I’ve been the Borough Councillor responsible for Children’s Services and Education here 2015-19 and feel it has been a great privilege. Sadly, though, I have had the role during years when life is becoming more difficult for an increasing number of our 27,000 children and young people.
Children’s social care does not have the public profile it deserves, except when there is a tragedy or a crisis. I would like to pay tribute here to our hardworking and courageous staff, and in particular to their goodwill and spirit, without which we could not function at all. Few people in this land are more dedicated and less recognized for their work.
To do justice to that work I must also say that there is a great deal to celebrate. Much service-improvement work has been done following our OfSTED Inspection, and we are also very proud to have National Social Worker of the Year, Louise Walker, as our Head of Social Work and Professional Standards.
This year’s Key Stage 2 SATs results put our primary schools once again amongst the country’s best. Of the 15 highest-scoring Local Authorities, 14 are in London and the other one is us at number 5: a fantastic confirmation of the collaboration between schools that we initiated.
Our foster-care recruitment campaign has also been very successful, and we continue to develop it, believing that our looked after children have the best possible home amongst our family of foster-carers.
Congratulations also to our health visitors and school nurses, whose work was inspected by the CQC and found to be so effective there were no recommendations for improvement.
We have also recently seen the merger of Redcar and Cleveland College with Stockton Riverside College, to ensure we continue to have a local college for local people with a wide-range of courses at all levels. We will continue to work closely with the new College on its journey, whilst acknowledging the difficult environment for Further Education nationally.
However, it must be acknowledged that the facts working against us are stark. The Children’s Commissioner has recently reported there are 2 million children (1 in 6) growing up in vulnerable families where there are serious risks in England, 1.6 million of them receiving no known support or help from the system. As she writes, “the economic and social costs are unsustainable”. Along with the National Children’s Bureau, the Children’s Commissioner, Barnardo’s, the NSPCC, and many other bodies, I call on the Government to take immediate action in the next Spending Review to support our most vulnerable children. I agree with the Conservative MP Tim Houghton, Chair of the All Party Parliamentary Group for Children, who wrote,
“it is unconscionable that we are putting children’s safety at risk by allowing families to fall into crisis before we step in to help”.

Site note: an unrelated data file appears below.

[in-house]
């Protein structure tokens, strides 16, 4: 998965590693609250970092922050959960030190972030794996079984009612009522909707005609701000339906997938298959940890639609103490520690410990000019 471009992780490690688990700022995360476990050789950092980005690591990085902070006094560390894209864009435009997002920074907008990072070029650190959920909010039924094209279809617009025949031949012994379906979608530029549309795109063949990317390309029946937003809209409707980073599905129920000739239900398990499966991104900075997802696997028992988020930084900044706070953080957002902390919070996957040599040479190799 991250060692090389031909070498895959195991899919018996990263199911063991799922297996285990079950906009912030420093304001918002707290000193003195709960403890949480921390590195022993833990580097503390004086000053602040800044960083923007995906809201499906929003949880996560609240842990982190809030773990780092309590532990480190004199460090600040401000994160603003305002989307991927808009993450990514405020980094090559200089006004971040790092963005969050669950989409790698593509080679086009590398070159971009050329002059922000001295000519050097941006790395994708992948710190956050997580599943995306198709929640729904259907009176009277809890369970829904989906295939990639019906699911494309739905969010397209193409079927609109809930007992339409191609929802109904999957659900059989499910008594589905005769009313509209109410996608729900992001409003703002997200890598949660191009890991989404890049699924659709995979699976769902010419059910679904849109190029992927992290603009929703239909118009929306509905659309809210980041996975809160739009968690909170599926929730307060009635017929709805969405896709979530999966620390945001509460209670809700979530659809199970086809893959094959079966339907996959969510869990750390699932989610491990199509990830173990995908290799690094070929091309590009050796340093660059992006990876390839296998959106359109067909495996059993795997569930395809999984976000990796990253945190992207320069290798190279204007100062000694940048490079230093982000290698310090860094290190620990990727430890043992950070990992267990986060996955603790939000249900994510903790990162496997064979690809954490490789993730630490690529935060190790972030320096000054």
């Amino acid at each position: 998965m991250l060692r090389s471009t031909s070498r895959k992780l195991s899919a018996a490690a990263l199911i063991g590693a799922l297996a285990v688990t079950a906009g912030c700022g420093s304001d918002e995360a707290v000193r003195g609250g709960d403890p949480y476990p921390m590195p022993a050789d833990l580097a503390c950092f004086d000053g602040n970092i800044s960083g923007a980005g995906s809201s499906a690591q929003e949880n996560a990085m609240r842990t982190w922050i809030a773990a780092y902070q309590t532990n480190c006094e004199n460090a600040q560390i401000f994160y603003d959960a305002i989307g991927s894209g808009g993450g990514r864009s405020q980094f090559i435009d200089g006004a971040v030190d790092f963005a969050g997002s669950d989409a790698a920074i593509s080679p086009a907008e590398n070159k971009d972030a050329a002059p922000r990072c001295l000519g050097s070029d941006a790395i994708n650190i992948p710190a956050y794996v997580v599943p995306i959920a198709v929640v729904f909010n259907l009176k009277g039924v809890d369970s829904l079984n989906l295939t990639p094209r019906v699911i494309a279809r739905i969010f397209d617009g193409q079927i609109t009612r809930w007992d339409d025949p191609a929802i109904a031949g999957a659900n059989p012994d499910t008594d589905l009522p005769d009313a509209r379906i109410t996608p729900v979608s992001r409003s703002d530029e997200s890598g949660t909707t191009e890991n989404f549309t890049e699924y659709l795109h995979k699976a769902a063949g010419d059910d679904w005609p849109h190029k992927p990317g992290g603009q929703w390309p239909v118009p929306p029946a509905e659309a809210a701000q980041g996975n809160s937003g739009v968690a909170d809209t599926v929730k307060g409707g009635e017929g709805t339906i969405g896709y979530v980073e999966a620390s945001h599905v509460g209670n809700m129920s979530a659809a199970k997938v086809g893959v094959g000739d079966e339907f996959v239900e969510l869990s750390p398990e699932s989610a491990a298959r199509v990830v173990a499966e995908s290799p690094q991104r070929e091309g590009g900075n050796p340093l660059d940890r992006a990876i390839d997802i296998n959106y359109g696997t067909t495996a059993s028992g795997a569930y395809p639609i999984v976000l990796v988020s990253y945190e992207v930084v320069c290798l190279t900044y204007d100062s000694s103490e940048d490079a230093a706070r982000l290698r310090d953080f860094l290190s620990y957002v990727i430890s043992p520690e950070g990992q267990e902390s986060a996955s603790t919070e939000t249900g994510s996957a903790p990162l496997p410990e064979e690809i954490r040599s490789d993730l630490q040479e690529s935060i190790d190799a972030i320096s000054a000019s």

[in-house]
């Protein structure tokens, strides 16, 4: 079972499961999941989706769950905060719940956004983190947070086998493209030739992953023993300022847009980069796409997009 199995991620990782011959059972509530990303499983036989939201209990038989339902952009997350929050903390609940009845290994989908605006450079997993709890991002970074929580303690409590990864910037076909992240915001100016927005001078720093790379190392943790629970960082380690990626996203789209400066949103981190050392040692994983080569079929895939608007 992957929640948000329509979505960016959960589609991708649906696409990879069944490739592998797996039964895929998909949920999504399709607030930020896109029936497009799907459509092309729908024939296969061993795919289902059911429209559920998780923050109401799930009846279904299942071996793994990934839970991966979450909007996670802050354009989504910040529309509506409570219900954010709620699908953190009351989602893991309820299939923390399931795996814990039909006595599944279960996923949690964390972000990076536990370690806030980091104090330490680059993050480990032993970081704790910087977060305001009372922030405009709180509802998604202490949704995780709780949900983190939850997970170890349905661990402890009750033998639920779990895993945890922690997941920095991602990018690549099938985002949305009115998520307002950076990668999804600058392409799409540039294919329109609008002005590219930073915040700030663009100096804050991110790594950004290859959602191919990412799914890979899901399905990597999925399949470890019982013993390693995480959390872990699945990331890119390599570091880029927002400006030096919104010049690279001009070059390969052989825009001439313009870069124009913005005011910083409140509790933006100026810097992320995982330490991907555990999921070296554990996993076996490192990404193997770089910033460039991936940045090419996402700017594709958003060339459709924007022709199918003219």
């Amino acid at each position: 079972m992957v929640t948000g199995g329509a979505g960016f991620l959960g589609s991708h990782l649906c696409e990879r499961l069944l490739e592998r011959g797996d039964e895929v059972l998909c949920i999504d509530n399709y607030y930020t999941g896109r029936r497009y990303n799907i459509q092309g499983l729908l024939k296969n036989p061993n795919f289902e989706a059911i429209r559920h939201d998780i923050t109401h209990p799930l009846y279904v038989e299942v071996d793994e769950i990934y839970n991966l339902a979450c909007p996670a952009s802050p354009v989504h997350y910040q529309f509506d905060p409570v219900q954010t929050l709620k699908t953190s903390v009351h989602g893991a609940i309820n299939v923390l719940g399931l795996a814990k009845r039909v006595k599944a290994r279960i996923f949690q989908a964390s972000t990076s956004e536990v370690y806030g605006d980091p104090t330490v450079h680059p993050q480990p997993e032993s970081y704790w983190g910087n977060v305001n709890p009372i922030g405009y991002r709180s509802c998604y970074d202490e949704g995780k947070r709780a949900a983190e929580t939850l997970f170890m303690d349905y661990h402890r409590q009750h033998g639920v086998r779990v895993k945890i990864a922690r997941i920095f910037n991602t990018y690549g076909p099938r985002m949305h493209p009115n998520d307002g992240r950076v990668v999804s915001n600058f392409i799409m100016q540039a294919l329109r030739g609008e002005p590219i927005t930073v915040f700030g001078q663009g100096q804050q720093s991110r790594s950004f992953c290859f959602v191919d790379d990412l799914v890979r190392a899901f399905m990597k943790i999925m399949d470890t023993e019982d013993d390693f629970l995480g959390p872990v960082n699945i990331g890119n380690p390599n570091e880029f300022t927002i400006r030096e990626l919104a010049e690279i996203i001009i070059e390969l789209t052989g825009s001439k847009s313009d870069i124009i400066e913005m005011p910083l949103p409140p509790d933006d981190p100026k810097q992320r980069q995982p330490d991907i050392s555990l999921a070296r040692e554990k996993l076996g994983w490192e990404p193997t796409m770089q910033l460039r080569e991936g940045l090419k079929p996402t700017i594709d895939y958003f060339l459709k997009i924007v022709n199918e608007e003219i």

As well as the crisis in children’s social care funding, we are also concerned about the education system our schools and academies struggle with. Our school leavers should have done well in their GCSEs in May as they are the first in the borough whose SATs results back in primary were greatly improved, as the collaboration between primary schools that our Education Service initiated started to bear fruit. But we must also acknowledge that this was by far the toughest exam year for Year 11 students in the last few decades, with newly reformed subjects and much more content to learn; nearly 50 per cent more exams to take; less time to study new courses that were only approved in mid-2016; and less familiarity with courses and marking schemes amongst teaching staff. Early indications in the figures suggest that some of our schools have improved their results, though we are all aware of the huge variation in the performance of secondary academies and schools across the borough.
We remain also very concerned about the very high number of pupil exclusions in some schools and academies, which now include some children who previously did well in primary school. As the report details, we have challenged every possible educationalist and official over this issue, including in Westminster. We are deeply worried about the effects these exclusions are having on the children themselves, but also the effects on their families and the future of the borough.
There needs to be some recognition of reality in Westminster. The growth of the academy and free schools programme has brought a new level of complexity, particularly when the performance of a Multi Academy Trust (MAT) is giving concern. Nationally, we have seen MATs being forced to hand back or voluntarily handing back poorly performing schools to local authorities. This is leaving them in limbo whilst a new sponsor is sought, with school leaders unable to make significant decisions during the hiatus, which can take months. In such cases the governing body should have the legal option of returning to our Local Authority family of schools, particularly if financial mismanagement in an academy has occurred. The interests of children must be at the forefront of decisions at all times, and Local Authority services should be invested in to provide support which is better than the poor value for money shown in some MATs.
As ever, one of the most interesting and enjoyable aspects of my role as Lead Member has been meeting many wonderful children and young people who never cease to amaze me with their resilience, aspirations and achievements. I have also helped to strengthen our partnerships with the charities, agencies, and groups which work alongside us, including in the recently launched Children and Young People’s Partnership Board and other strategic partnerships.
I wish all our children and young people and their families good fortune and fulfilment in the future.
Cllr Craig Hannaway